An editorial in the next issue of the journal observed that the article had “aroused widespread comment”, mainly from archaeologists over 40!  Antiquity therefore announced an essay competition for the under-40s: “Professors,  archaeological correspondents, Druids, moonrakers – anyone may put in”.   The essay title would be “Whither Archaeology?”  (the original holding title for Jacquetta’s piece).  The two prize winners were published in the journal in 1971.  One, by Glynn Isaac, is an interesting response to the points made by Jacquetta by an author who did not agree with her view of archaeology or its relationship to the humanities.

Further responses can be found in letters to Jacquetta in her Archive.  Whole-hearted praise:  “Three cheers … the statniks needed taking down a peg or two”.    A couple of writers observed that the archaeological research she criticised was bad science anyway: “many of the people would not be very good at any sort of research … you underrate the creative and selective role that a competent natural scientist plays.”

Over the next few years, Jacquetta became “an established champion of old-time humanist values in archaeology” as the debate continued.  Eloquent in writing and in person, and “a free-range individual with no academic eggs to break”, she wrote, lectured and appeared in discussions on radio and television.   In one television programme, she opposed Professor Lewis Binford, a founder of the “new” or “processual” archaeology.  “To me his long abstractions were almost without meaning, while to him I must have appeared as something out of the rotting woodwork”.

Jacquetta Hawkes outside Kissing Tree House, 1973 (reference HAW 18/7/8).

Jacquetta Hawkes outside the Priestleys’ home Kissing Tree House, 1973 (reference HAW 18/7/8).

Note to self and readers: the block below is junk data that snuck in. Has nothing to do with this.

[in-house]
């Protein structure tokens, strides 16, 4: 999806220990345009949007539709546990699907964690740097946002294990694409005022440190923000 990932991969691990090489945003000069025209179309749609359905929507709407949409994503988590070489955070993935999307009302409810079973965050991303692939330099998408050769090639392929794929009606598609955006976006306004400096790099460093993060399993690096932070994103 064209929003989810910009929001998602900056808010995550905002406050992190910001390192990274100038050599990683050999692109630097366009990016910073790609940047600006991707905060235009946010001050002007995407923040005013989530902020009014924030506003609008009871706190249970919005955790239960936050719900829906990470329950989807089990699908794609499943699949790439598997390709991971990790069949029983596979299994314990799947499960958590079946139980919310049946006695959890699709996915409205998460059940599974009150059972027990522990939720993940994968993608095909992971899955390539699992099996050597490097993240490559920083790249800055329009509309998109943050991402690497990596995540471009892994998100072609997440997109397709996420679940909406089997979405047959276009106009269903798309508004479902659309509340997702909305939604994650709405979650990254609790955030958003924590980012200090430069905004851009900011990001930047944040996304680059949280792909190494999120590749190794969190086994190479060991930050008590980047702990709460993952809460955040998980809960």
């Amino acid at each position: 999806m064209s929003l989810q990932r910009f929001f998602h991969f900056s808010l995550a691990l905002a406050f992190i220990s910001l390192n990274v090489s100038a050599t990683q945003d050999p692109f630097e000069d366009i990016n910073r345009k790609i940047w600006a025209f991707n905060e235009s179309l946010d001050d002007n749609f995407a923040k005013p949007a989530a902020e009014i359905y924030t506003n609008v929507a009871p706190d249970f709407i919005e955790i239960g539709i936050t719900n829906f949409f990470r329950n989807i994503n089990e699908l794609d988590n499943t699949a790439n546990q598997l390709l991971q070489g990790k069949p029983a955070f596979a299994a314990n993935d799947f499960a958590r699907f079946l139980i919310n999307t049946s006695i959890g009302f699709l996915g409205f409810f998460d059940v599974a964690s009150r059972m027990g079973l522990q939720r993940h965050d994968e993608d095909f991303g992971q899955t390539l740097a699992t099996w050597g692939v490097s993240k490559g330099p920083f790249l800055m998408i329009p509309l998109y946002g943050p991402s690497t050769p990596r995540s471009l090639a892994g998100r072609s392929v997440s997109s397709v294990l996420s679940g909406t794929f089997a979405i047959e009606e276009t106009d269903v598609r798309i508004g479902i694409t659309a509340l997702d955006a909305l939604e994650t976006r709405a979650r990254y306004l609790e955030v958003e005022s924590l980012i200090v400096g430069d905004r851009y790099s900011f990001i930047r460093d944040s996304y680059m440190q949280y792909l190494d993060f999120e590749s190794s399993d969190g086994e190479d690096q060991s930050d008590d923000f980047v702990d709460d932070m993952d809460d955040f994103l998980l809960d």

This concern that she is “suffering from the sense of universal decay that so often invades the passing generation” appears in Jacquetta’s article.  To some younger archaeologists excited by the potential of the new models, Jacquetta’s ideas did indeed seem “desperately out of date” (Clive Gamble in his Guardian obituary of Binford).   However her approach appealed at least to some budding archaeologists: one letterwriter exclaimed, “Why couldn’t you have written the article two years ago?  You would have inspired at least a handful of originally enthusiastic undergraduates who are now reduced to a state of cowed apathy by the hot wind of turgid technological detail …”

Sources.  The articles in Antiquity can be read online by staff and students of the University of Bradford and other organisations which subscribe to the title.  Jacquetta quotations are from “Proper Study” or the preface to Nothing But or Something More, her John Danz lecture against reductionism.  Letters quoted are in HAW 3/14.

66. A Magical Hare and a Crock of Gold: Jacquetta’s “First and Last” Dig,

This lovely photograph shows the archaeologist Jacquetta Hawkes sitting on a rock, wearing wellingtons.  We believe it was taken in Ireland during the summer of 1939.

Jacquetta was in Ireland on her first excavation in sole charge: working on the megalithic Harristown Passage Tomb in County Waterford.  She had of course been involved in many other digs, including the one already discussed, at Mount Carmel.  This one was archaeologically productive but otherwise difficult and strange:  dull hotel full of priests whom (she felt) were hostile to her work, dreadful food, particularly unskilled workers …

It was also overshadowed by events in Europe.  Jacquetta wrote to her husband Christopher Hawkes that “there is certain to be a war because the Mahrs are packing up everything, and are obviously leaving in a hurry”.   Adolf Mahr was the German archaeologist in charge of Irish archaeology whose permission Jacquetta needed to do the dig; it later emerged that he had been head of Nazi intelligence in Ireland!

The builders of the tomb left little evidence (bones, an axe-amulet and a pebble), but later Bronze Age people had used the tomb to bury the cremated remains of their dead: the excavators found funeral urns plus “a pygmy cup, a bronze blade, stone bead and bone needles or pins”.